- Arts and Entertainment
By Ashley Ohriner
Baylor is a Baptist college. With that comes a target on the university’s back at which bloggers and anonymous commenters can throw cheap shots. When inaccurate reporting leads to slandering of the Baylor name, however, the attacks can no longer be written off as members of a hungry media grabbing at air in hopes it is their next meal ticket.
In early November, the Spring 2012 course listings were released. Among the classes was Sociology 4V70, an independent study titled “Homosexuality as a Gateway Drug.”
“The course description is sketchy, there are no textbooks or materials needed, and the Asst. Professor who is teaching the course, Martha G. Sherman’s research interests include criminology, juvenile delinquency, the sociology of the family, parenting, and religion and Baylor U’s anti-gay, pro-Christian fascist attitudes,” Will Kohler of a pro-gay website wrote in a story.
While Kohler’s story is only one of many on the course, the writer’s views reflect those of the greater media. And though the name of the course is undoubtedly controversial, the reporters have inaccurately reported the facts.
“This is an independent study course for one undergrad who brought forward the idea to a faculty member. It’s not a course that is open to students,” Baylor director of media communications Lori Fogleman told the Lariat.
That one student will be attending the course under the direction of Dr. Martha Sherman. Therefore, “Homosexuality, as a Gateway Drug” is not a departmentwide course offering. After a student reported the course title confusing and offensive, the department changed the title to Family Studies.
Fogleman said a student saw the course listing on Bearweb and took offense to the title, and the title was changed.
“It came from someone in our own community who saw the title and reacted to that, and the department changed the name,” Fogleman said.
Sherman declined to comment on the issue. One blogger with the username “GayatBaylor” commented on the story, saying the course was meant to explore the conservative view of homosexuality as a sociology thesis topic.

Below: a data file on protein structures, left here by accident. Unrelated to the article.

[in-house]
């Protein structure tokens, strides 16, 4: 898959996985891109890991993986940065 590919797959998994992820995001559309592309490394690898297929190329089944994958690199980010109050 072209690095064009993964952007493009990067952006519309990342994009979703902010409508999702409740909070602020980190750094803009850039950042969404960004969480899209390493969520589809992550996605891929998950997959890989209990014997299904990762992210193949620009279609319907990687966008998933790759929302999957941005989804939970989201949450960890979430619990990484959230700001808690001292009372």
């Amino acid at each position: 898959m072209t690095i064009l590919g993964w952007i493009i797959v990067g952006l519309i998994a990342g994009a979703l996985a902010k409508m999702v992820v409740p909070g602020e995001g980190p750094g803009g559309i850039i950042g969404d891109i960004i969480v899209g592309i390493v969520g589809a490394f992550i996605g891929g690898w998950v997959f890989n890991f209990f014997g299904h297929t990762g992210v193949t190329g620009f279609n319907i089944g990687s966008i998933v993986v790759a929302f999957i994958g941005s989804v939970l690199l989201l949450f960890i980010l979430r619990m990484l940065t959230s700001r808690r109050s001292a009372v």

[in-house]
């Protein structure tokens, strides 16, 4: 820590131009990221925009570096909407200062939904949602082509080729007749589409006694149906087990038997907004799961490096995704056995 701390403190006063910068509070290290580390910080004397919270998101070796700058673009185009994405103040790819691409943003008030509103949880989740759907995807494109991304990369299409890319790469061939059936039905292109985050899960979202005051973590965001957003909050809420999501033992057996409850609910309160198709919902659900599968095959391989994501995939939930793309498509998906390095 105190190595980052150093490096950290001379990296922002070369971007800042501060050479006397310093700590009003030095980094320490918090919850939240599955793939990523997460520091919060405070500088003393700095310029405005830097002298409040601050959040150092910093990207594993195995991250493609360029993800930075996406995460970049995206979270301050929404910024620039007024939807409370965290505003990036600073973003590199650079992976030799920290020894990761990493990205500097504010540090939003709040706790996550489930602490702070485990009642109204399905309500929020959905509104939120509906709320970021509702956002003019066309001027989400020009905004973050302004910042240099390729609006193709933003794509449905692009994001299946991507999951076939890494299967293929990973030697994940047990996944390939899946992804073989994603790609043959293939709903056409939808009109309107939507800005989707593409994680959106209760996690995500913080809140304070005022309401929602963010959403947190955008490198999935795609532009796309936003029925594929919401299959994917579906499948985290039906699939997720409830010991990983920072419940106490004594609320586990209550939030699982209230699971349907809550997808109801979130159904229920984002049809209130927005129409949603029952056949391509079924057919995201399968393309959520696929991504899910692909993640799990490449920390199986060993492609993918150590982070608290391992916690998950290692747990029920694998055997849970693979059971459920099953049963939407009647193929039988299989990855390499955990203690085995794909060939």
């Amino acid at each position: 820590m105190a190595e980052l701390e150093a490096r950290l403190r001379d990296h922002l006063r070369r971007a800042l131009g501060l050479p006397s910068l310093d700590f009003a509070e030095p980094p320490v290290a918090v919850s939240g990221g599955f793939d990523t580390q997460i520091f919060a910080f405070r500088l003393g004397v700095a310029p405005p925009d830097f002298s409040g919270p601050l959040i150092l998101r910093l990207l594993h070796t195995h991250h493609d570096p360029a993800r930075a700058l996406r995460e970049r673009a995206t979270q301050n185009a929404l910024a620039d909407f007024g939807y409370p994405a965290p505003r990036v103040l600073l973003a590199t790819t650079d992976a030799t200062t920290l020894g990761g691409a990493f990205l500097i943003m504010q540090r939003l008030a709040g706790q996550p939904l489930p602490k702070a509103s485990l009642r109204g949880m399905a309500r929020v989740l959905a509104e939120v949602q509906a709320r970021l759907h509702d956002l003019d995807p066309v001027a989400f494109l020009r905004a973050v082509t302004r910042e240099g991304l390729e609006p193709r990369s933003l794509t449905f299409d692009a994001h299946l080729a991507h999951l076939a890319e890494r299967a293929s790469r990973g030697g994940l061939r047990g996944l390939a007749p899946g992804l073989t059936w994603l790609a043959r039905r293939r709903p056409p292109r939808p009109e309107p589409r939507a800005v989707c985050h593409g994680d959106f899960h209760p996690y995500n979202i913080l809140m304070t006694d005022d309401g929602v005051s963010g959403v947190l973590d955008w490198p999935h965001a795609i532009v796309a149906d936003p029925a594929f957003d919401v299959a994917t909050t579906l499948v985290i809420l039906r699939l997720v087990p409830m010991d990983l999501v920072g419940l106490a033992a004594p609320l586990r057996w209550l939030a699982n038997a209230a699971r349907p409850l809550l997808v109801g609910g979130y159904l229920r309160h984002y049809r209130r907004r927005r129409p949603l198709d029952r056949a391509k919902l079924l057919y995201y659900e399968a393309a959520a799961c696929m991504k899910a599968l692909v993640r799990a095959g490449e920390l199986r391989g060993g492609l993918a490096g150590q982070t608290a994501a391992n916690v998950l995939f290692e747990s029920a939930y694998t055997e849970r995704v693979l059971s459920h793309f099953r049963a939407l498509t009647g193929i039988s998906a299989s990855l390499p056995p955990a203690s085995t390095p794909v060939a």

Lesbian, gay, bisexual and transgender issues do exist in society. A sociology thesis exploring the topic is appropriate by any account.
That said, is it the topic of the study or the fact that Baylor has come under fire for its views on LGBT that have fed fuel to the fire? It seems bloggers, knowing Baylor’s history with the issue, jumped to the conclusion that the course name was meant in a derogatory sense. The same blogger who defended the university also said the name was meant to be ironic.
One might ask whether a liberal university such as UT Austin would come under fire for having a course of the same name.
Baylor was right in allowing the student to explore the controversial topic. The real story would have been if the university had denied the student the right to explore the thesis because of the nature of the study. The media is sending the message that Baylor students do not have the right to explore certain topics simply because they go against universitywide views.
All of this aside, it is the blatant disregard for accurate reporting on the issue that has led to the outpouring of anti-Baylor and anti-Baptist slurs. Tolerance goes both ways. I am and always have been pro-LGBT. However, I will also always be pro-truth. Seems as though it is the media that needs a little sensitivity training, not the university.
Ashley Ohriner is a senior journalism major from Las Vegas and is the Lariat’s news editor.